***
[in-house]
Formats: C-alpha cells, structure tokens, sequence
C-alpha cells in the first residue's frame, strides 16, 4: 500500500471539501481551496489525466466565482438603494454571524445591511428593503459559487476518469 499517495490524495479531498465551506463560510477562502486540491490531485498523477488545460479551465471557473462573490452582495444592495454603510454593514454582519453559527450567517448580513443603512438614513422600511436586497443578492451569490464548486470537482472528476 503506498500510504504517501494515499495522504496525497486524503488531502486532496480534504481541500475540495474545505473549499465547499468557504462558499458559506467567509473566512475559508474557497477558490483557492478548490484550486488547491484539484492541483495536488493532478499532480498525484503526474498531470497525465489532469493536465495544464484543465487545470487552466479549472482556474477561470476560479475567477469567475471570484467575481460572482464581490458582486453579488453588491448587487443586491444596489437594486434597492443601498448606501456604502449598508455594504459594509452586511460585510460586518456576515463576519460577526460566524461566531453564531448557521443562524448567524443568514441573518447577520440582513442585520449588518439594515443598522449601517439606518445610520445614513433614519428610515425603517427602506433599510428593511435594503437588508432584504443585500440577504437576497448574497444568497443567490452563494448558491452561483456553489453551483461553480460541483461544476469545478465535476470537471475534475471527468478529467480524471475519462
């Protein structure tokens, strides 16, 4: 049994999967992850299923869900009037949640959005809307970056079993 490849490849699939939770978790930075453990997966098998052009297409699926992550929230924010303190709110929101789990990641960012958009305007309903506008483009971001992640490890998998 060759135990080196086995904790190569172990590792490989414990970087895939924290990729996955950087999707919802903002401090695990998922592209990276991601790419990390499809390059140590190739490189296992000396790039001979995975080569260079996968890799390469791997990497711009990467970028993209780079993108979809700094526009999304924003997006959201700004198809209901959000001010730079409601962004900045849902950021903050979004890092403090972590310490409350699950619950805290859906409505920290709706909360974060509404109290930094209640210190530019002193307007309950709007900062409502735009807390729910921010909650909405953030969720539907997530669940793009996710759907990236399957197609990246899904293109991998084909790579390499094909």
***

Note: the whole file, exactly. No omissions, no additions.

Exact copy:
[in-house]
Formats: C-alpha cells, structure tokens, sequence
C-alpha cells in the first residue's frame, strides 16, 4: 500500500471539501481551496489525466466565482438603494454571524445591511428593503459559487476518469 499517495490524495479531498465551506463560510477562502486540491490531485498523477488545460479551465471557473462573490452582495444592495454603510454593514454582519453559527450567517448580513443603512438614513422600511436586497443578492451569490464548486470537482472528476 503506498500510504504517501494515499495522504496525497486524503488531502486532496480534504481541500475540495474545505473549499465547499468557504462558499458559506467567509473566512475559508474557497477558490483557492478548490484550486488547491484539484492541483495536488493532478499532480498525484503526474498531470497525465489532469493536465495544464484543465487545470487552466479549472482556474477561470476560479475567477469567475471570484467575481460572482464581490458582486453579488453588491448587487443586491444596489437594486434597492443601498448606501456604502449598508455594504459594509452586511460585510460586518456576515463576519460577526460566524461566531453564531448557521443562524448567524443568514441573518447577520440582513442585520449588518439594515443598522449601517439606518445610520445614513433614519428610515425603517427602506433599510428593511435594503437588508432584504443585500440577504437576497448574497444568497443567490452563494448558491452561483456553489453551483461553480460541483461544476469545478465535476470537471475534475471527468478529467480524471475519462
């Protein structure tokens, strides 16, 4: 049994999967992850299923869900009037949640959005809307970056079993 490849490849699939939770978790930075453990997966098998052009297409699926992550929230924010303190709110929101789990990641960012958009305007309903506008483009971001992640490890998998 060759135990080196086995904790190569172990590792490989414990970087895939924290990729996955950087999707919802903002401090695990998922592209990276991601790419990390499809390059140590190739490189296992000396790039001979995975080569260079996968890799390469791997990497711009990467970028993209780079993108979809700094526009999304924003997006959201700004198809209901959000001010730079409601962004900045849902950021903050979004890092403090972590310490409350699950619950805290859906409505920290709706909360974060509404109290930094209640210190530019002193307007309950709007900062409502735009807390729910921010909650909405953030969720539907997530669940793009996710759907990236399957197609990246899904293109991998084909790579390499094909």